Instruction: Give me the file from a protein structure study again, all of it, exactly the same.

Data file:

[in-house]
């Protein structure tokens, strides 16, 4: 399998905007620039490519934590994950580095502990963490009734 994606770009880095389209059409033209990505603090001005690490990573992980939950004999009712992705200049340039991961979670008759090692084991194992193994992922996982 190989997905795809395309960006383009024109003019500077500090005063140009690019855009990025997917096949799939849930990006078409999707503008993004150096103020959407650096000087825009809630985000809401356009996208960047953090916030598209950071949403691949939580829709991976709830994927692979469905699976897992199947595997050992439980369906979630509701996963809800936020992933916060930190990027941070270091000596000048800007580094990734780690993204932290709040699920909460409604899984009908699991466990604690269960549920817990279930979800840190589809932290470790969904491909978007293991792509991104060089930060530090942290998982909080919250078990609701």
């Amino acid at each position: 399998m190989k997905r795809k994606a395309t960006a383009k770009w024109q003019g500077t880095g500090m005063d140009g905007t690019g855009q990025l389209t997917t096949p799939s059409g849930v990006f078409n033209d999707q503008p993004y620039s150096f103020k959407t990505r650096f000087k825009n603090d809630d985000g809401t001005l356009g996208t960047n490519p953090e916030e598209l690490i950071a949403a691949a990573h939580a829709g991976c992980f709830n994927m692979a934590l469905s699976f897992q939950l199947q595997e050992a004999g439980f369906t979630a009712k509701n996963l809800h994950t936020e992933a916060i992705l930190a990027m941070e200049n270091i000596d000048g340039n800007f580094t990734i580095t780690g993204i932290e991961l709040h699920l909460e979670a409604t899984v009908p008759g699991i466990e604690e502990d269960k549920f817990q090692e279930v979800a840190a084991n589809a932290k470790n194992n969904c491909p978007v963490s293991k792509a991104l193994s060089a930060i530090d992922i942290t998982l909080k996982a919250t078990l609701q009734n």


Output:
[in-house]
């Protein structure tokens, strides 16, 4: 399998905007620039490519934590994950580095502990963490009734 994606770009880095389209059409033209990505603090001005690490990573992980939950004999009712992705200049340039991961979670008759090692084991194992193994992922996982 190989997905795809395309960006383009024109003019500077500090005063140009690019855009990025997917096949799939849930990006078409999707503008993004150096103020959407650096000087825009809630985000809401356009996208960047953090916030598209950071949403691949939580829709991976709830994927692979469905699976897992199947595997050992439980369906979630509701996963809800936020992933916060930190990027941070270091000596000048800007580094990734780690993204932290709040699920909460409604899984009908699991466990604690269960549920817990279930979800840190589809932290470790969904491909978007293991792509991104060089930060530090942290998982909080919250078990609701």
């Amino acid at each position: 399998m190989k997905r795809k994606a395309t960006a383009k770009w024109q003019g500077t880095g500090m005063d140009g905007t690019g855009q990025l389209t997917t096949p799939s059409g849930v990006f078409n033209d999707q503008p993004y620039s150096f103020k959407t990505r650096f000087k825009n603090d809630d985000g809401t001005l356009g996208t960047n490519p953090e916030e598209l690490i950071a949403a691949a990573h939580a829709g991976c992980f709830n994927m692979a934590l469905s699976f897992q939950l199947q595997e050992a004999g439980f369906t979630a009712k509701n996963l809800h994950t936020e992933a916060i992705l930190a990027m941070e200049n270091i000596d000048g340039n800007f580094t990734i580095t780690g993204i932290e991961l709040h699920l909460e979670a409604t899984v009908p008759g699991i466990e604690e502990d269960k549920f817990q090692e279930v979800a840190a084991n589809a932290k470790n194992n969904c491909p978007v963490s293991k792509a991104l193994s060089a930060i530090d992922i942290t998982l909080k996982a919250t078990l609701q009734n």